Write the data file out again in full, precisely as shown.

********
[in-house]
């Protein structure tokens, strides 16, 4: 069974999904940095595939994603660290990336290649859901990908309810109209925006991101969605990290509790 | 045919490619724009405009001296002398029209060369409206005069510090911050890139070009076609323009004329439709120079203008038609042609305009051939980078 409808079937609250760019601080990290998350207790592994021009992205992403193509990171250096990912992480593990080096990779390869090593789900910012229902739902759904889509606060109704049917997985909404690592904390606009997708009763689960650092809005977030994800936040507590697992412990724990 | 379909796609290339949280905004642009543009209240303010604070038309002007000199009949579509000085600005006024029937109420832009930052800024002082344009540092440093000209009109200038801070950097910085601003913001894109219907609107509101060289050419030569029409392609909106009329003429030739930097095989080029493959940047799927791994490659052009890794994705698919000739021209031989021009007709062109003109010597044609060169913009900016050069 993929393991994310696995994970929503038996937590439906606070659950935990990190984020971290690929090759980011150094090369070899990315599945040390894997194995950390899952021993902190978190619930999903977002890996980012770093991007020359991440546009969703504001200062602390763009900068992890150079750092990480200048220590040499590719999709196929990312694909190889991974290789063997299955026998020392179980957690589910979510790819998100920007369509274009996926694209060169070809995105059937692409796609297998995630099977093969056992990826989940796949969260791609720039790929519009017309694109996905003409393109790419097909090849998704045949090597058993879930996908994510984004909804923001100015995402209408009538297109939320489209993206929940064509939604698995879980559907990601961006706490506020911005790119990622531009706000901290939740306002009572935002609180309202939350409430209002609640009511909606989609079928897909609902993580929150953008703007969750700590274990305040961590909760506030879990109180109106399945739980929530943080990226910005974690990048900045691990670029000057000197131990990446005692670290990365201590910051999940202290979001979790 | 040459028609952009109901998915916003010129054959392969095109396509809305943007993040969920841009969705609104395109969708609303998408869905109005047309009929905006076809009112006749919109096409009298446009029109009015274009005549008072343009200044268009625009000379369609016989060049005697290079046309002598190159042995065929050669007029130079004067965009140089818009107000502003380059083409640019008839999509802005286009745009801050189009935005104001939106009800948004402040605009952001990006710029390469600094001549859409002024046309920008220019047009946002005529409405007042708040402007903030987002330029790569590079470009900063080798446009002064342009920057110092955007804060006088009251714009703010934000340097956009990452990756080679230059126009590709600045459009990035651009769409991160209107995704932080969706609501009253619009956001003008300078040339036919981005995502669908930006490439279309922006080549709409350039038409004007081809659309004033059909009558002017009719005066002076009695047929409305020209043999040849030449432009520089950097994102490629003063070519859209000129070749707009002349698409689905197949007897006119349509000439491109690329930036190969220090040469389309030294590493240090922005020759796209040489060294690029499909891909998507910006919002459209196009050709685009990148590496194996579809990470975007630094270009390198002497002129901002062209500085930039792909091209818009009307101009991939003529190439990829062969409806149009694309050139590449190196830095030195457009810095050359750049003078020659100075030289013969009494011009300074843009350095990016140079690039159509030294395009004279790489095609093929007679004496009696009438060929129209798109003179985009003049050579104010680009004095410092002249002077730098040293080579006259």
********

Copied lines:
[in-house]
């Protein structure tokens, strides 16, 4: 069974999904940095595939994603660290990336290649859901990908309810109209925006991101969605990290509790 | 045919490619724009405009001296002398029209060369409206005069510090911050890139070009076609323009004329439709120079203008038609042609305009051939980078 409808079937609250760019601080990290998350207790592994021009992205992403193509990171250096990912992480593990080096990779390869090593789900910012229902739902759904889509606060109704049917997985909404690592904390606009997708009763689960650092809005977030994800936040507590697992412990724990 | 379909796609290339949280905004642009543009209240303010604070038309002007000199009949579509000085600005006024029937109420832009930052800024002082344009540092440093000209009109200038801070950097910085601003913001894109219907609107509101060289050419030569029409392609909106009329003429030739930097095989080029493959940047799927791994490659052009890794994705698919000739021209031989021009007709062109003109010597044609060169913009900016050069 993929393991994310696995994970929503038996937590439906606070659950935990990190984020971290690929090759980011150094090369070899990315599945040390894997194995950390899952021993902190978190619930999903977002890996980012770093991007020359991440546009969703504001200062602390763009900068992890150079750092990480200048220590040499590719999709196929990312694909190889991974290789063997299955026998020392179980957690589910979510790819998100920007369509274009996926694209060169070809995105059937692409796609297998995630099977093969056992990826989940796949969260791609720039790929519009017309694109996905003409393109790419097909090849998704045949090597058993879930996908994510984004909804923001100015995402209408009538297109939320489209993206929940064509939604698995879980559907990601961006706490506020911005790119990622531009706000901290939740306002009572935002609180309202939350409430209002609640009511909606989609079928897909609902993580929150953008703007969750700590274990305040961590909760506030879990109180109106399945739980929530943080990226910005974690990048900045691990670029000057000197131990990446005692670290990365201590910051999940202290979001979790 | 040459028609952009109901998915916003010129054959392969095109396509809305943007993040969920841009969705609104395109969708609303998408869905109005047309009929905006076809009112006749919109096409009298446009029109009015274009005549008072343009200044268009625009000379369609016989060049005697290079046309002598190159042995065929050669007029130079004067965009140089818009107000502003380059083409640019008839999509802005286009745009801050189009935005104001939106009800948004402040605009952001990006710029390469600094001549859409002024046309920008220019047009946002005529409405007042708040402007903030987002330029790569590079470009900063080798446009002064342009920057110092955007804060006088009251714009703010934000340097956009990452990756080679230059126009590709600045459009990035651009769409991160209107995704932080969706609501009253619009956001003008300078040339036919981005995502669908930006490439279309922006080549709409350039038409004007081809659309004033059909009558002017009719005066002076009695047929409305020209043999040849030449432009520089950097994102490629003063070519859209000129070749707009002349698409689905197949007897006119349509000439491109690329930036190969220090040469389309030294590493240090922005020759796209040489060294690029499909891909998507910006919002459209196009050709685009990148590496194996579809990470975007630094270009390198002497002129901002062209500085930039792909091209818009009307101009991939003529190439990829062969409806149009694309050139590449190196830095030195457009810095050359750049003078020659100075030289013969009494011009300074843009350095990016140079690039159509030294395009004279790489095609093929007679004496009696009438060929129209798109003179985009003049050579104010680009004095410092002249002077730098040293080579006259």